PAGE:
Number of Canucks on PGA Tour on the rise

IAN HUTCHINSON, QMI Agency

, Last Updated: 3:56 PM ET

The story of the year in golf has been analyzed, scrutinized and sensationalized with no resolution in the saga of Tiger Woods, who left us hanging in his quest for a return to form with a decent showing at the Chevron World Challenge.

After all the dissecting of on-course and off-course events, the story of 2010 now becomes the story of 2011 as even those who believe they have mystical insights into this subject can really only say see you next year, Tiger.

It’s a sad commentary when, no matter how he plays, you can predict that Woods will be the story of the year a full 12 months in advance. That’s the silliness of our celebrity-obsessed culture and don’t just blame the media because all things Tiger means big readership or ratings.

As a result, the current No. 1 player in the world is relegated to second banana and the fact that we’ll see less of Lee Westwood and charging youngster Rory McIlroy on this side of the Atlantic as they devote more time to the European Tour in 2011 becomes less of an issue.

Of course, Tiger is as big a story here as in the U.S. or anywhere else, but he can’t be classed as story of the year in Canadian golf for no other reason than citizenship.

Yet, here in Canada, we suffer from the same syndrome of not being able to get past a former Masters champion, who had his season cut short with a partially torn ligament in his elbow.

That injury, his amicable parting of ways with caddie Brennan Little, his decision to work on his swing for the most part on his own and his disappointing play has provided ammunition for the media to keep Mike Weir in the headlines.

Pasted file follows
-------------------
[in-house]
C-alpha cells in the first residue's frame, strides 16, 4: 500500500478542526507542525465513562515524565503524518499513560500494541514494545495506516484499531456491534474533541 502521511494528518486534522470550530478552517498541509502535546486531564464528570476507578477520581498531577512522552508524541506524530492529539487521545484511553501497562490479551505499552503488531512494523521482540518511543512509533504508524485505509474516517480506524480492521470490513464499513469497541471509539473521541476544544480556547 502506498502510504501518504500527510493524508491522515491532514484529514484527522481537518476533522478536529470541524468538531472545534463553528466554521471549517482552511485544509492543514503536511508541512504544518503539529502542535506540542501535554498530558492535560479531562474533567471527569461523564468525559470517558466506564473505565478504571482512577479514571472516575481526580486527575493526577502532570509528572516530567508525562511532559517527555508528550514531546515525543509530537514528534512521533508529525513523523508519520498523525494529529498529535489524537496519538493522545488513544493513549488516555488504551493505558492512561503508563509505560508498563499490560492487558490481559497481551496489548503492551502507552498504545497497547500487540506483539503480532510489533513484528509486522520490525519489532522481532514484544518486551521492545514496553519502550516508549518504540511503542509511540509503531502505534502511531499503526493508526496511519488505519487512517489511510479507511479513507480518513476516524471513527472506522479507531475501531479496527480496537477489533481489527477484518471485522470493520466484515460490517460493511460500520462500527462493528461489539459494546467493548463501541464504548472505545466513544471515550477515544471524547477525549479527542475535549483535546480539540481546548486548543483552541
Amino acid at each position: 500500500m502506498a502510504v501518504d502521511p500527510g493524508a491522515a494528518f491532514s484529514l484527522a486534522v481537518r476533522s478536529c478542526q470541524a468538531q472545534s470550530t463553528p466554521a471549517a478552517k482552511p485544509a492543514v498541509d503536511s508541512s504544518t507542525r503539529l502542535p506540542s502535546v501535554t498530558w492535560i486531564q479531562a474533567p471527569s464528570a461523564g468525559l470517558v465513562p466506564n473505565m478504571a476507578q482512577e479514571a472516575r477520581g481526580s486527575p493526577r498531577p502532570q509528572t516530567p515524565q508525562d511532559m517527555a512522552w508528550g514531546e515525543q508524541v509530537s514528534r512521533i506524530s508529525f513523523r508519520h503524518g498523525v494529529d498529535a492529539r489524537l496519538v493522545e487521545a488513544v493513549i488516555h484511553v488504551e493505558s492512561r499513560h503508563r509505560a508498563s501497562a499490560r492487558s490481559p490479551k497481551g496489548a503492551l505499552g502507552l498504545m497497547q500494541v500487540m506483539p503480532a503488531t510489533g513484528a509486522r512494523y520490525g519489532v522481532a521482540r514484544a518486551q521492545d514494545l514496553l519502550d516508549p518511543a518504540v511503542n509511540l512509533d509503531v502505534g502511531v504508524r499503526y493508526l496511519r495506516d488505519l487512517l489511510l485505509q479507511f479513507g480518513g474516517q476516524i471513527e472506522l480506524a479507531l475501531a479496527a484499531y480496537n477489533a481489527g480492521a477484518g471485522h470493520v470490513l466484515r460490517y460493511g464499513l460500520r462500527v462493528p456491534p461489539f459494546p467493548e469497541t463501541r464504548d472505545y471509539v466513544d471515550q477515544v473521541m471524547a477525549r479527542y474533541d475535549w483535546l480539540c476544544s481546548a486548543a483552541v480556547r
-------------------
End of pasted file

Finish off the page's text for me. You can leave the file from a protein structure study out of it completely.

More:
We’ll simply relegate the “washed up” rant by colleague Steve Buffery at the RBC Canadian Open to the list of many indiscretions by the Beez, but Weir is in tough going into 2011, which will begin with five tournaments on a medical exemption in which he hopes to make enough money to keep his card.

As I said just after “L’Affaire Beez,” Weir has enough gas left in the tank to continue making a credible contribution. The Weir-watchers will be focused on how he makes out early in the season, while another regular, Stephen Ames, returns from late season back problems.

Just as McIlroy, Rickie Fowler, Dustin Johnson and others are lighting up their bright futures behind Tiger, Canadians have a tough time getting past Weir and Ames to look at their young countrymen getting a foothold on tour.

It’s getting crowded out there by Canadian standards as Graham DeLaet of Weyburn, Sask., goes into his second year on tour after three top 10s to finish 100th on the money list and keep his card.

Chris Baryla of Vernon, B.C., was to start his second year on a medical exemption after hip surgery, but he came out of Q-school with full status after a tie for 11th. The unknown is Matt McQuillan of Kingston, who also had a solid Q-school performance with a tie for 16th.

David Hearn of Brantford is back for his second go-round after placing in the top 25 on the Nationwide Tour, perhaps a little wiser and experienced since his rookie year in 2005. Baryla said after Q-school that more could be on the way.

“Canadian golf’s taken criticism on where the next (tour player) is coming from, but I’ve said for years that there’s a bunch of players out there — some you’ve heard of, some you haven’t — who, at any given time, can jump up to the next level. Matt (McQuillan), specifically, is a good example of that,” he said.

To see that doesn’t require ignoring the obvious such as Woods, Weir and Ames, just seeing past it in 2011.


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